The Roman Revolution

First published in 1939 this classic study of the end of the Roman Republic still contains a wealth of scholarship for contemporary readers. The central thesis is that a political revolution occurred which transformed the Roman city state into a Imperial power, capable of fully developing its Empire and utilising the resources of the subjugated nations.


Ronald Syme  ( considers Augustus a revolutionary, helping to drive through the changes needed in Rome’s political structures (notably the Senate) to allow the new Rome to prosper. He argues that the old order was unsuited to running the new Empire:


“The constitution served the purposes of generals or of demagogues well enough. When Pompeius returned from the East, he lacked the desire as well as the pretext to march on Rome; and Caesar did not conquer Gaul in the design of invading Italy with a great army to establish a military autocracy. Their ambitions and their rivalries might have been tolerated in a small city-state or in a Rome that was merely the head of an Italian confederation. In the capital of the world they were anachronistic and ruinous. To the bloodless but violent usurpations of 70 and 59 BC the logical end was armed conflict and despotism. As the soldiers were the proletariat of Italy, the revolution became social as well as political.”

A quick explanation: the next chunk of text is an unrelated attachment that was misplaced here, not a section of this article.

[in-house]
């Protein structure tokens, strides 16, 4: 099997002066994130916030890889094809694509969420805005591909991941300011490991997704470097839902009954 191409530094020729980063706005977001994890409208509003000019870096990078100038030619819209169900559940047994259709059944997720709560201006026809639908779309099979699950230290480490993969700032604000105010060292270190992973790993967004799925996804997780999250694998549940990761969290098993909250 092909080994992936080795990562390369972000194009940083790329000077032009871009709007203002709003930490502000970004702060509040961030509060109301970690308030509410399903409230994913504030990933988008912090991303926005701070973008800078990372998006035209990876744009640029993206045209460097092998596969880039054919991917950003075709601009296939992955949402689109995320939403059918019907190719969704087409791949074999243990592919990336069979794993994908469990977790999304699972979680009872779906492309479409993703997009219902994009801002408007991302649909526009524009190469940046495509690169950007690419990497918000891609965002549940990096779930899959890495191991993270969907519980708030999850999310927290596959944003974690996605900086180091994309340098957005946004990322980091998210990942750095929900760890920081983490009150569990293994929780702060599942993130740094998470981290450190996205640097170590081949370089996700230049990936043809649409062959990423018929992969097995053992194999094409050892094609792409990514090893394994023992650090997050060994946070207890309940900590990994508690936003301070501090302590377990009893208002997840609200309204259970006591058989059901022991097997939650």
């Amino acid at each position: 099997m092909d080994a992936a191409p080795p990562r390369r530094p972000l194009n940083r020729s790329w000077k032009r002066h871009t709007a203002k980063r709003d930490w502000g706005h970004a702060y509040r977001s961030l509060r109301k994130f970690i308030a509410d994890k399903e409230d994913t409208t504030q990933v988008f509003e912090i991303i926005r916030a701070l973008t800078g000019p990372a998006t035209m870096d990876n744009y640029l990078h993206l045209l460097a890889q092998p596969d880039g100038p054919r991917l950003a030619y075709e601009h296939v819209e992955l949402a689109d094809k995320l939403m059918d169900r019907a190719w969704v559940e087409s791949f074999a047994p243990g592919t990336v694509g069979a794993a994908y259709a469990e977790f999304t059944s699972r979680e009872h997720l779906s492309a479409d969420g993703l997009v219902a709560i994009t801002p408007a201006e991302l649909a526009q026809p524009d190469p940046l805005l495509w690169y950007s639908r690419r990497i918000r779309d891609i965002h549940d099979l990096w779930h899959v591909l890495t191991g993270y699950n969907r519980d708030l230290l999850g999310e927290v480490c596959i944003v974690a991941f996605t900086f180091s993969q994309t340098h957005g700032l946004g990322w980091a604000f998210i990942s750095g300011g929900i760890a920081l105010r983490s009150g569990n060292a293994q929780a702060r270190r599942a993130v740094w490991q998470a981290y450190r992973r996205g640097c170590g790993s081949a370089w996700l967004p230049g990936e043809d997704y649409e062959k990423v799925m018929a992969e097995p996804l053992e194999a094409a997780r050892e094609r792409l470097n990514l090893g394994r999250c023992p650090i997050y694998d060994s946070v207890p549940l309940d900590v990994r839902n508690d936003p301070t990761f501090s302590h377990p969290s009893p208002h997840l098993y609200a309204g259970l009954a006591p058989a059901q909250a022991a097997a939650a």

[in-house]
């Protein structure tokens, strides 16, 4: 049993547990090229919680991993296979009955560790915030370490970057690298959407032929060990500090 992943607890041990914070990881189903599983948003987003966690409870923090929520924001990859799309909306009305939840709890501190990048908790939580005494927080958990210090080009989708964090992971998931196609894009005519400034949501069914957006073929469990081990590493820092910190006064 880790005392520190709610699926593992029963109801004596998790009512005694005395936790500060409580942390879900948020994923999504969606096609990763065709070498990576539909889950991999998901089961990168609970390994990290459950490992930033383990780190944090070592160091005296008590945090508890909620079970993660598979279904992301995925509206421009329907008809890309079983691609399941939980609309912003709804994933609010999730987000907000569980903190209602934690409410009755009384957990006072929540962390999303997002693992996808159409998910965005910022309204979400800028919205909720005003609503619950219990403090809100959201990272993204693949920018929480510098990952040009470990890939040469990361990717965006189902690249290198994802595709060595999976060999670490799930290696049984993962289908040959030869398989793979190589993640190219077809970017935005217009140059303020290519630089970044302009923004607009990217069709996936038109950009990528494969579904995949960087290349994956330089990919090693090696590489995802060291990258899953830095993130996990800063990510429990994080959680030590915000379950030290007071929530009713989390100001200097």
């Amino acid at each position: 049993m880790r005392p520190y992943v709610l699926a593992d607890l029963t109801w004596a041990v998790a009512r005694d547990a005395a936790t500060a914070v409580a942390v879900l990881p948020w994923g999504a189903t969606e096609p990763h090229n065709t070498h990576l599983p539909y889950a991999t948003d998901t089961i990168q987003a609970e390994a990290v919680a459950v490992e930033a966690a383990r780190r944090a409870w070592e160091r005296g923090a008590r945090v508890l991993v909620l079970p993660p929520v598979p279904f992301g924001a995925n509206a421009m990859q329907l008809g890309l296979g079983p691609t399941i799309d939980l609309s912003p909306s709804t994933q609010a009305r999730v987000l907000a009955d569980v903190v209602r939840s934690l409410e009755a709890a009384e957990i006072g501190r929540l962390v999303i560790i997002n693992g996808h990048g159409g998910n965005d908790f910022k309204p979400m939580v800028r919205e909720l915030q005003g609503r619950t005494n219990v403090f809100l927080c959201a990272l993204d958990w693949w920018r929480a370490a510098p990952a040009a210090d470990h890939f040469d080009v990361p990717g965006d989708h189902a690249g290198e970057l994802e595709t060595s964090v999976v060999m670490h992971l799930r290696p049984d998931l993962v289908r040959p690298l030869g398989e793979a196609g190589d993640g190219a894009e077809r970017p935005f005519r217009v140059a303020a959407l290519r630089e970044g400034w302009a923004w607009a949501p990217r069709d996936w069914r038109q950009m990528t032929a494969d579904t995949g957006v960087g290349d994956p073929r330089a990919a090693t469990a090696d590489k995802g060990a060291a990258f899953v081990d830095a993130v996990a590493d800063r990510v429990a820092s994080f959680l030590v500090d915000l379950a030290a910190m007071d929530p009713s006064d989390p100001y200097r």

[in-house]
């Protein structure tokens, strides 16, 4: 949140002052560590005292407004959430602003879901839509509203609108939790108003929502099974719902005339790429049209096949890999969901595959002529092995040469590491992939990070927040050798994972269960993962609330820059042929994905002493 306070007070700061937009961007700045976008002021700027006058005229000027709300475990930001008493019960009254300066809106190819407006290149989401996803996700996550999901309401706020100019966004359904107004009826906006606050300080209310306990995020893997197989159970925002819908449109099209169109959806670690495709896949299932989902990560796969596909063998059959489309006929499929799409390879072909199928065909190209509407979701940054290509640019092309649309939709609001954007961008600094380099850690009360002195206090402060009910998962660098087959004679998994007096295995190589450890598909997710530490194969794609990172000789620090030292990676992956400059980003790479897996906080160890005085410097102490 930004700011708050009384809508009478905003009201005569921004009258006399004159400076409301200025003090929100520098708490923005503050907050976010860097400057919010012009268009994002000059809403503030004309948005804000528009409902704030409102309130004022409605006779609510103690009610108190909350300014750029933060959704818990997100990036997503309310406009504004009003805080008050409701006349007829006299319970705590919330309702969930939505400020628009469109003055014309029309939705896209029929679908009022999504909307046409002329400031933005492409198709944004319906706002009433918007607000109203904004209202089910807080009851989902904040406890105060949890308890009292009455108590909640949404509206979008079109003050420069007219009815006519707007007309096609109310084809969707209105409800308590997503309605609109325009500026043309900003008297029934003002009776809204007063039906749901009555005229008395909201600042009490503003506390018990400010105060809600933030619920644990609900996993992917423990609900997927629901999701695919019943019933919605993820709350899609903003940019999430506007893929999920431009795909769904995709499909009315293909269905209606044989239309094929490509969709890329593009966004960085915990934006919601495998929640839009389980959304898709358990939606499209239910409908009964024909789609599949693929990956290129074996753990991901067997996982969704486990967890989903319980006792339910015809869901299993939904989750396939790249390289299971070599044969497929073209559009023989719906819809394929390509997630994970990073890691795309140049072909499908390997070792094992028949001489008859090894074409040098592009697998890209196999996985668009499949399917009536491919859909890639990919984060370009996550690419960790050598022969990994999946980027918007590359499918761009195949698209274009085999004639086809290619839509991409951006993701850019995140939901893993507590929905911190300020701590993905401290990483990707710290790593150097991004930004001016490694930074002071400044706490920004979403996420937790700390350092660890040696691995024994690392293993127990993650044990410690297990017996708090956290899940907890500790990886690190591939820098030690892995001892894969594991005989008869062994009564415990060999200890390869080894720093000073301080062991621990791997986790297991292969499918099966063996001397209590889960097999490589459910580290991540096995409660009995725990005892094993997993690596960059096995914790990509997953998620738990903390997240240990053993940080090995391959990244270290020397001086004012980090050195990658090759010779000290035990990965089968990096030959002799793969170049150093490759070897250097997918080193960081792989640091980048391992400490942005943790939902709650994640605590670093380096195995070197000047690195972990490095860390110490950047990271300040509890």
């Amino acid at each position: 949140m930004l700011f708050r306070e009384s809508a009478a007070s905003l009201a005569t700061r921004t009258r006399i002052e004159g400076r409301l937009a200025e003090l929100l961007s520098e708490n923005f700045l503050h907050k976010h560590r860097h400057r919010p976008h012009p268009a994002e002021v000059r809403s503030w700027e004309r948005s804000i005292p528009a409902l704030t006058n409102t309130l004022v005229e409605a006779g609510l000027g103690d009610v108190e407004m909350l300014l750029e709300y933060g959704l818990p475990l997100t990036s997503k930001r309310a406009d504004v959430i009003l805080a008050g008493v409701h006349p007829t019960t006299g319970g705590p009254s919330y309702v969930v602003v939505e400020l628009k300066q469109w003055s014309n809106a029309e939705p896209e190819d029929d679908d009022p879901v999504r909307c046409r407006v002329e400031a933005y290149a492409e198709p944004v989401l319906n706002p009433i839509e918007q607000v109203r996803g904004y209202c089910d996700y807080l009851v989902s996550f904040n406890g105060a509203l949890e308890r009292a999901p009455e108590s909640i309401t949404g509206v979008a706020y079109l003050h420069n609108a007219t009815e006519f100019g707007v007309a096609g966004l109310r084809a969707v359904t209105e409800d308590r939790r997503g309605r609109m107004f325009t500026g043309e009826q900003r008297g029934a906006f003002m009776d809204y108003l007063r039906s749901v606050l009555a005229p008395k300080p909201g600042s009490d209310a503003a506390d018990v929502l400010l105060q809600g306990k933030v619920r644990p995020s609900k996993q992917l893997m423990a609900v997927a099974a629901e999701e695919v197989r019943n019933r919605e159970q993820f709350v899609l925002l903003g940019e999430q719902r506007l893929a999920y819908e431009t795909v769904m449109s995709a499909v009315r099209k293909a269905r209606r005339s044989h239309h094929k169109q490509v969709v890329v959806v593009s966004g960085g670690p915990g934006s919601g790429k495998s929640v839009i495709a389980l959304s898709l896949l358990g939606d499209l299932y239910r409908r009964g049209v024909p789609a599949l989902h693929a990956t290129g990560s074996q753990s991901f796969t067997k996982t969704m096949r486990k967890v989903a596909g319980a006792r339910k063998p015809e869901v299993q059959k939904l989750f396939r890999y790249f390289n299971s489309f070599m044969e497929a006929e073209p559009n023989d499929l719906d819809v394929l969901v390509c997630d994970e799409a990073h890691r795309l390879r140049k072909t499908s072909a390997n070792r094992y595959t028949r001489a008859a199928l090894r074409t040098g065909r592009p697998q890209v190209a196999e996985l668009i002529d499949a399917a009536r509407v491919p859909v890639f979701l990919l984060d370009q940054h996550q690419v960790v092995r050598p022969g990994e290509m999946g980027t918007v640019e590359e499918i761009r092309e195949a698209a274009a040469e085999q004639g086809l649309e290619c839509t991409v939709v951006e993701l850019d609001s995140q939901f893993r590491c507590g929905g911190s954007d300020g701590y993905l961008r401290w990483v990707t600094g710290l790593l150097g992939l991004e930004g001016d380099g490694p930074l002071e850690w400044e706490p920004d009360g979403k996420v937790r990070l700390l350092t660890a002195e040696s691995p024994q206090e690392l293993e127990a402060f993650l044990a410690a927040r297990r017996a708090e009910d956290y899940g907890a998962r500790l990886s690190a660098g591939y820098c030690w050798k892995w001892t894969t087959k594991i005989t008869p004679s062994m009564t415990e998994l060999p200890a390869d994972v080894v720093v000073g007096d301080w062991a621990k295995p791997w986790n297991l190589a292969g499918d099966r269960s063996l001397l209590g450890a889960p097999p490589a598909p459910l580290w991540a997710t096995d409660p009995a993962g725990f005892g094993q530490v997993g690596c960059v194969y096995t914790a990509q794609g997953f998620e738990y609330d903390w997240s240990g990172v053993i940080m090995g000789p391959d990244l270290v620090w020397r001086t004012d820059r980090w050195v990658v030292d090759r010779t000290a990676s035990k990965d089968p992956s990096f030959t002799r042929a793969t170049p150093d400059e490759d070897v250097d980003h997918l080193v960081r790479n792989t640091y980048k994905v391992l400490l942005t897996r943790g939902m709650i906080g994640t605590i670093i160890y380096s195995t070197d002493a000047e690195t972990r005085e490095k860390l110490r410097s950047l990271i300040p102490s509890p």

This is a monumental, masterly and controversial work. With hundreds of references, quotes from original Latin sources, and enormous detail of the interlocking political alliances, it demands a full immersion of your interest in the Roman world. It could be worth limbering up with a modern popular introduction to the Roman world such as that by Mary Beard published in 2015 SPQR: A History of Ancient Rome (


An Oxford University Press revised edition of Syme’s classic was published in 2002. There is also now a Kindle available.


Check if this classic history of Rome is in stock at your local library by consulting the online catalogue at


528 pages in Important Books

Originally published 1939

ISBN  978-1773231334


Professor Ronald Syme



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